This is the number one weakness of products that use RED/BLUE lights. They are good at growing seedlings and producing short compact growth (they’re pretty good for growing succulents indoors, for example) and also will drive flowering nicely. However, these lights are missing a lot of the green and yellow spectrum that plants ideally need. You can’t take these RED/BLUE lights and use them with houseplants, because they’re simply not full spectrum enough. The other problem is that the spectrum of light they do kick out does not penetrate deeply into the canopy of leaves you are lighting.

So trick #1 when selling you a light is to insist that RED/BLUE will work okay for your houseplants. No.

Let’s move onto claim number 2:

Full Spectrum Lighting

This is often just a claim. If someone is selling a blue/purple LED light or strip of these — as ‘full spectrum’ — then you should know this is a lie. You need a mixture of different LED colours to make up a ‘full spectrum’ and whilst some high end equipment does this nicely, the consumer kit that claims to be full spectrum should not have blue/red lights.

The entire industry is now moving towards offering products with true full spectrum, rather than a mix of different coloured LEDs. This isn’t about matching the ‘colour of the sun’ or ‘white light’ — it’s just that these bulbs offer a mixture, so you get lots of blue and red, some green and yellow, some infrared and near UV too. Plants need a mixture of wavelengths (some more for particular stages of growing).

I’ve got some genuine products and bulbs below that feature the latest technology. What they’ve done is to combine a blue LED with a drop of phosphor coating. When the blue LED emits light, the outer phosphor coating emits white light at a specific colour temperature that’s controlled by the blue light wavelength and composition (doping) of the phosphor layer.

Sorry for all the science but it’s useful to explain this difference. These new lights have a super long life and offer excellent growing results, so it’s worth buying the latest tech!

PAR & Lumens

You’ll often see these terms bandied around enthusiastically. PAR basically means ‘visible spectrum’ and Lumens isn’t really the right measurement for plants. If a light says it covers a full PAR range, then it’s referring to being a full spectrum light essentially.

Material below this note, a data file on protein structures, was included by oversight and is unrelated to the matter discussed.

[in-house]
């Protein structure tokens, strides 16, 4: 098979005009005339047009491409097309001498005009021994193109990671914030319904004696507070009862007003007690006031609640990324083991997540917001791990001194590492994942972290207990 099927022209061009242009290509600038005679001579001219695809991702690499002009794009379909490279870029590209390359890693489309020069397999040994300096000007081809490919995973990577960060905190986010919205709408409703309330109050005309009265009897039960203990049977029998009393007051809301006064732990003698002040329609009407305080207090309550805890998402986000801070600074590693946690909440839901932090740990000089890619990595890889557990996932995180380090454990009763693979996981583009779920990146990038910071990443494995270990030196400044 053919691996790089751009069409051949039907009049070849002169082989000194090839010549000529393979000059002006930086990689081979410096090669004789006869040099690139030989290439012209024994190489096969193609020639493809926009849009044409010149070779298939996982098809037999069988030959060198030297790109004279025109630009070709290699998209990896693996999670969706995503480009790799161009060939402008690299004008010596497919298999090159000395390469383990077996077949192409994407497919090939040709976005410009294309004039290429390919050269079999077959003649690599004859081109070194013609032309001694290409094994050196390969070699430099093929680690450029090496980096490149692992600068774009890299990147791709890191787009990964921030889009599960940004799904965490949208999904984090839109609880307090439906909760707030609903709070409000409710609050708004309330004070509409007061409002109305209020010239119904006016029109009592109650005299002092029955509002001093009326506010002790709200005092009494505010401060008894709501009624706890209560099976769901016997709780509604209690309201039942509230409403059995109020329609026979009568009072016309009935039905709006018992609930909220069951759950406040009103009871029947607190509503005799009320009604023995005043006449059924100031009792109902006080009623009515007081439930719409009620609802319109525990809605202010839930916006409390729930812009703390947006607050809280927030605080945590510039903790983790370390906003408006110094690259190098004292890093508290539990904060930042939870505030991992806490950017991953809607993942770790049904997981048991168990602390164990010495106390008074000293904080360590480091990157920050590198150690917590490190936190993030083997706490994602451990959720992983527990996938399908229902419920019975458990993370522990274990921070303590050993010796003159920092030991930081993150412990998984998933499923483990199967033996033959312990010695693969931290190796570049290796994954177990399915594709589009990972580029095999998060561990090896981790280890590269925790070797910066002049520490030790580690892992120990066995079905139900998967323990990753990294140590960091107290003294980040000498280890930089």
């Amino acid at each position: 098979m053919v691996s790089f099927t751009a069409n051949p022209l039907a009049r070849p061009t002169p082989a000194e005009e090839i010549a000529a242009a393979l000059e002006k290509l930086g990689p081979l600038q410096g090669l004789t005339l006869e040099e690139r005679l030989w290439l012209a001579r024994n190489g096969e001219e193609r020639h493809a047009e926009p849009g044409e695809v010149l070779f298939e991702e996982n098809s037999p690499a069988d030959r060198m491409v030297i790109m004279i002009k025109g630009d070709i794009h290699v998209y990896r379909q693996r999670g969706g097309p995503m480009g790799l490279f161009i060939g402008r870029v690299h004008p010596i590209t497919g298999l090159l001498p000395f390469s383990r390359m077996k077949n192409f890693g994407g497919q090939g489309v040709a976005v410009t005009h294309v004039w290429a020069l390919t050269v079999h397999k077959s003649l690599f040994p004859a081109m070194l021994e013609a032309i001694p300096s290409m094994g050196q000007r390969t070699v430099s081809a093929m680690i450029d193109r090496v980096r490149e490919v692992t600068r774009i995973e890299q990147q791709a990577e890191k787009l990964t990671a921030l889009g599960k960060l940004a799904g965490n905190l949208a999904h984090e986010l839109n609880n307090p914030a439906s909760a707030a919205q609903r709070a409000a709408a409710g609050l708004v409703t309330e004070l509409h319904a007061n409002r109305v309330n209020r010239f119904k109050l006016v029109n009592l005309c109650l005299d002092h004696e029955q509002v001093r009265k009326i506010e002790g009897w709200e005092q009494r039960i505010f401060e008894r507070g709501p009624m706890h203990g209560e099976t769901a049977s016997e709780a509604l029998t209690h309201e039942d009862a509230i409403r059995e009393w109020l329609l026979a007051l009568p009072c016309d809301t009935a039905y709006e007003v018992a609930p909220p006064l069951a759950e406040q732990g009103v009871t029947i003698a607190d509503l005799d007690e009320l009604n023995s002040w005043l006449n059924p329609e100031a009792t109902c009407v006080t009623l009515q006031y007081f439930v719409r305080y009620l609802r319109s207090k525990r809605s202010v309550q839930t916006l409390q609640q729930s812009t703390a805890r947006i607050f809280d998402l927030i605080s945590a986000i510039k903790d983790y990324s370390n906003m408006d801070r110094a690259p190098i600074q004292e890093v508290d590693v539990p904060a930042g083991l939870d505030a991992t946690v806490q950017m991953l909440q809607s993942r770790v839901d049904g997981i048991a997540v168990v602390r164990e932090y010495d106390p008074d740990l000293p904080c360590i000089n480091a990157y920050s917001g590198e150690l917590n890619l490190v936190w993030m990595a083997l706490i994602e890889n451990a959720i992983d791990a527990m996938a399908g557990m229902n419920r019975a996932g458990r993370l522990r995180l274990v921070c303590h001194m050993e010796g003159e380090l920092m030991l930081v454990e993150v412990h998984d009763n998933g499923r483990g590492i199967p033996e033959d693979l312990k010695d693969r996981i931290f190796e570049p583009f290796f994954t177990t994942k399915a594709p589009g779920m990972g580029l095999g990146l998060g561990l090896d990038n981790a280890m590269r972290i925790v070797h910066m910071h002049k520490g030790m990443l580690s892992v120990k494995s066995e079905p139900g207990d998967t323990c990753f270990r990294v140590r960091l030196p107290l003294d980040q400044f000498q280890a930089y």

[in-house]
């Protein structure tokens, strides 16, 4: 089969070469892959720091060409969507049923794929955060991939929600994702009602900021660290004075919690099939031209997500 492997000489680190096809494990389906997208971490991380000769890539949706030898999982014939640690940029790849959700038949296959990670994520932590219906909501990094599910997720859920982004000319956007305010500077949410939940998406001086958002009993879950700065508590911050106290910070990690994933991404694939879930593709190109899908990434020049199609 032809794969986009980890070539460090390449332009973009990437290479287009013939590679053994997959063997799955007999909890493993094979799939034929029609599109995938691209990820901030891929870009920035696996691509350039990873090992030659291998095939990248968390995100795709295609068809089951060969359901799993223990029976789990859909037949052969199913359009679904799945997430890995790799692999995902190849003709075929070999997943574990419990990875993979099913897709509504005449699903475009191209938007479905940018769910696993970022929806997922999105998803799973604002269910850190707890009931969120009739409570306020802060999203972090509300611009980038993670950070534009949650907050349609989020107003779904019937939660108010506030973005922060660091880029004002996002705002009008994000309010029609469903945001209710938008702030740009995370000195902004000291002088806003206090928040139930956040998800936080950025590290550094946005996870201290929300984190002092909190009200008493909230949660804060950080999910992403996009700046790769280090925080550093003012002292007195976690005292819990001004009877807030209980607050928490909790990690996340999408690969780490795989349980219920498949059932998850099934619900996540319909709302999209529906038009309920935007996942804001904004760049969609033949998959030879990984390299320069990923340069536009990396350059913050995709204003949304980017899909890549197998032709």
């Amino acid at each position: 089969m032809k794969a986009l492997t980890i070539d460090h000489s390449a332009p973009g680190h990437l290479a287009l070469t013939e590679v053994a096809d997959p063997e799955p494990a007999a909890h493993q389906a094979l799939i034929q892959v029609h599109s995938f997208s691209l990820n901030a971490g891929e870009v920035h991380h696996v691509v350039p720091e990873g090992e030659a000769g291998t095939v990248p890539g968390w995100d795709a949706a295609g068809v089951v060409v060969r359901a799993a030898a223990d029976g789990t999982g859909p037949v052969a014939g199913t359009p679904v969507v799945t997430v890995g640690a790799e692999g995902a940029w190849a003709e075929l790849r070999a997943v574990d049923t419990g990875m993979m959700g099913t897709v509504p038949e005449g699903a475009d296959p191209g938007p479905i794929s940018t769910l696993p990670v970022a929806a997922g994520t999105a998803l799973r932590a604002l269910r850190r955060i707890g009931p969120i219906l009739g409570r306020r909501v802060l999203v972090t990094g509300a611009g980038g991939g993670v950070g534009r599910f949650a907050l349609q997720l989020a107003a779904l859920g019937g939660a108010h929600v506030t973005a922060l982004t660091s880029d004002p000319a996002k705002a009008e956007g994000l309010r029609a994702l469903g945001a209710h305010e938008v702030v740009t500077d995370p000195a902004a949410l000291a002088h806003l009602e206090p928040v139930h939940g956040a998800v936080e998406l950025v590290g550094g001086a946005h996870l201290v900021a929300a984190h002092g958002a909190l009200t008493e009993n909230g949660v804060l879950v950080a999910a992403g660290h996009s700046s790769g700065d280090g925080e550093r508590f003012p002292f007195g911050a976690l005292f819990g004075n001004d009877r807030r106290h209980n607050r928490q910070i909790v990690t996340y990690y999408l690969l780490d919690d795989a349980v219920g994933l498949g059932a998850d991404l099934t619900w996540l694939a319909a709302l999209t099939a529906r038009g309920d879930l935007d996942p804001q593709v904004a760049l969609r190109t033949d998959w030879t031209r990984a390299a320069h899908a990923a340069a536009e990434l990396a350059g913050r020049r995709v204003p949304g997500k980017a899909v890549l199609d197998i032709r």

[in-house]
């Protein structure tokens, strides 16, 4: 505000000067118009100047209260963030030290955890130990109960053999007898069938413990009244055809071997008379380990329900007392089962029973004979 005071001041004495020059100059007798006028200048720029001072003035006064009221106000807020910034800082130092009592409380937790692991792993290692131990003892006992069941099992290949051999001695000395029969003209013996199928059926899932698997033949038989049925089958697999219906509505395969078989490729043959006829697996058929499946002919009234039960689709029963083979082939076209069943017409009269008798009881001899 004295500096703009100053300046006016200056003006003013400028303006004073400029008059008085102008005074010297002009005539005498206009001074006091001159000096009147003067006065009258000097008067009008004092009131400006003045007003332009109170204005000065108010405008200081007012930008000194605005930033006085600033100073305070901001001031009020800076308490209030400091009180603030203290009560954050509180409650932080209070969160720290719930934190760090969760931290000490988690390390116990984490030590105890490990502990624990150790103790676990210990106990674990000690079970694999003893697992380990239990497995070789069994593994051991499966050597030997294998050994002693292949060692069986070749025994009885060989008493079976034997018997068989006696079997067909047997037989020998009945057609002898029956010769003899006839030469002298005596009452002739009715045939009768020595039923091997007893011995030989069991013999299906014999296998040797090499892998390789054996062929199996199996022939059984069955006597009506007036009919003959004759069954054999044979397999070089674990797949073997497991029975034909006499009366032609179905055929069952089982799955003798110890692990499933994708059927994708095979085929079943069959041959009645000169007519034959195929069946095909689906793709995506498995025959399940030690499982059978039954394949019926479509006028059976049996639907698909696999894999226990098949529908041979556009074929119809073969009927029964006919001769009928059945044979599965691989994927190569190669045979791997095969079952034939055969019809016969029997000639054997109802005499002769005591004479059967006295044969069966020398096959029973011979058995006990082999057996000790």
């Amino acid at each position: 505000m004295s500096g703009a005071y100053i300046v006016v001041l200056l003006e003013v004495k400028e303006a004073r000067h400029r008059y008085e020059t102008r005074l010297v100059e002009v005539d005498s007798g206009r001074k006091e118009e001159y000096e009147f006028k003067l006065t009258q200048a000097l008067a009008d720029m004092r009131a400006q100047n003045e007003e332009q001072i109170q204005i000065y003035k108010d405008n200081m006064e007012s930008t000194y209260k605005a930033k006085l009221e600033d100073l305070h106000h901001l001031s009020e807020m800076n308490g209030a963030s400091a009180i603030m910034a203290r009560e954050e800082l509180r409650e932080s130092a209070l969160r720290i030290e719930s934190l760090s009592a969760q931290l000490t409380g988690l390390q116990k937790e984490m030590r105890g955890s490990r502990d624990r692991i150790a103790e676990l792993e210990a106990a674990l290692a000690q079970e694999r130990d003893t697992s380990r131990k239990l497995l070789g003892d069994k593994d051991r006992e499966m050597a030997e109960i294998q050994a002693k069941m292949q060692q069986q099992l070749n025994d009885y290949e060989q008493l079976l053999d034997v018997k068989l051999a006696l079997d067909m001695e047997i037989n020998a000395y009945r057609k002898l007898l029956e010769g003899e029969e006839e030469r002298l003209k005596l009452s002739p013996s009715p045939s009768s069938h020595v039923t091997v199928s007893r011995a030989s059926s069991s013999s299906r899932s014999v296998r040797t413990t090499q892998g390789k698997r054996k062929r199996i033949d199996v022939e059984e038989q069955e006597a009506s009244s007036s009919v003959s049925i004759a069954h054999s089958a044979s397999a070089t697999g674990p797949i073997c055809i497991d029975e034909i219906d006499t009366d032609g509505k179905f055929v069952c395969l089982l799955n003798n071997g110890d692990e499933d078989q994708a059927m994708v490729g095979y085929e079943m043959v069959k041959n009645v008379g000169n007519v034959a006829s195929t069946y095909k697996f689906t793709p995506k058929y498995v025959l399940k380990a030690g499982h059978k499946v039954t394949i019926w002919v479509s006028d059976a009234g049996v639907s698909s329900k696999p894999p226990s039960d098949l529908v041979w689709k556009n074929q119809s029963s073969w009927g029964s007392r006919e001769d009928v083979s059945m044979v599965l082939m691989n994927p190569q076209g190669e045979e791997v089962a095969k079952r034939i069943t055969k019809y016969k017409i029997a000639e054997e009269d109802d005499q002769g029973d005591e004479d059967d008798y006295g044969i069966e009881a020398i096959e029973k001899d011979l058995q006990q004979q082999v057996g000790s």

When you are looking at the power draw of a light, most of them are pretty close to the rating. If you have a 40W LED full spectrum light, it’s the same power draw as a 40W bulb. The cost of running this stuff is pretty low and I’ve had NO failures of any LED lights, even after 3 years of usage. That’s pretty good going and spreads my outlay over several years.

Types of Light

So now we’ve done the science bit, let’s show you examples and links to the different types of light. We’re going to cover the following:

Daylight bulbs

LED bulbs

LED mega bulbs

LED light bars

LED panels

LED strips

CF Rigs

Daylight Bulbs:

These are basically a special type of lightbulb — either a spiral tube (CFL) or an LED — that offers a light spectrum of around 6000–6500K. These are a nice cheap option, since they are just a standard light fitting and bulb.

The first type uses a spiral tube and is called a flourescent or CFL light. They look like this:

You can either get these as strip tubes or twisted into a lamp shape like the picture above. If you specify the right colour temperature (6000–6500K) and the light output is high enough (opt for a high wattage) then these will give you a cool running but good light. CFs like these are slightly less expensive than LED technology but don’t last as long.

As long as you don’t mind the cooler light these kick out, you can use them in windowless rooms, alcoves, as a topup light for a plant in a darker spot.

Have a look at these on Amazon:

The second variant of these bulbs uses LED technology, just in a standard fitting wrapped in a bulb shape, like this philips 6500K LED bulb:

Take a look here on Amazon:

These bulbs aren’t bad but the intensity of the power they kick out is usually not enough for more than 1, maybe 2 small plants. The CF bulbs run really cold, so you can get them closer to the plants and their spread of lighting is usually wider.

So you can buy some low cost bulbs for 3/4 quid and use these for lighting dark spots — here’s one example of a bulk buy on Amazon:

LED Grow Bulbs:

These are just straight replacements for bayonet or screw fix lights — so you can plug them into existing lights or run your own cabling. These lights will usually have metal fins, a headshell or panels to dissipate heat — so that should be a clue to you that they can run hot. Warning!

They are never as hot as incandescent bulbs in the same place but you still need to be careful these don’t touch the plants or furnishings. If you use them in an enclosed space like an alcove, cupboard or shelf — you need to have ventilation for the heat to escape. I’m not being a killjoy here — I’ve never had any sizzled plants or furniture because I’ve been careful!

Here are some example red/blue bulbs from Amazon:

Here are some full spectrum lights from Amazon:


Use where you want to repurpose a light fitting to be a plant light


Easy to fit to existing bulb sockets


Light is usually a limited angle or direction

Will only light one or two houseplants

Can’t be used at a large distance

Won’t easily scale up

LED Stalks:

These are just either single flexible stalks (with one bulb) or multi headed bulbs where you have 2–3 heads. Most of them come with clips or mounting kits for shelves or other locations and look like this: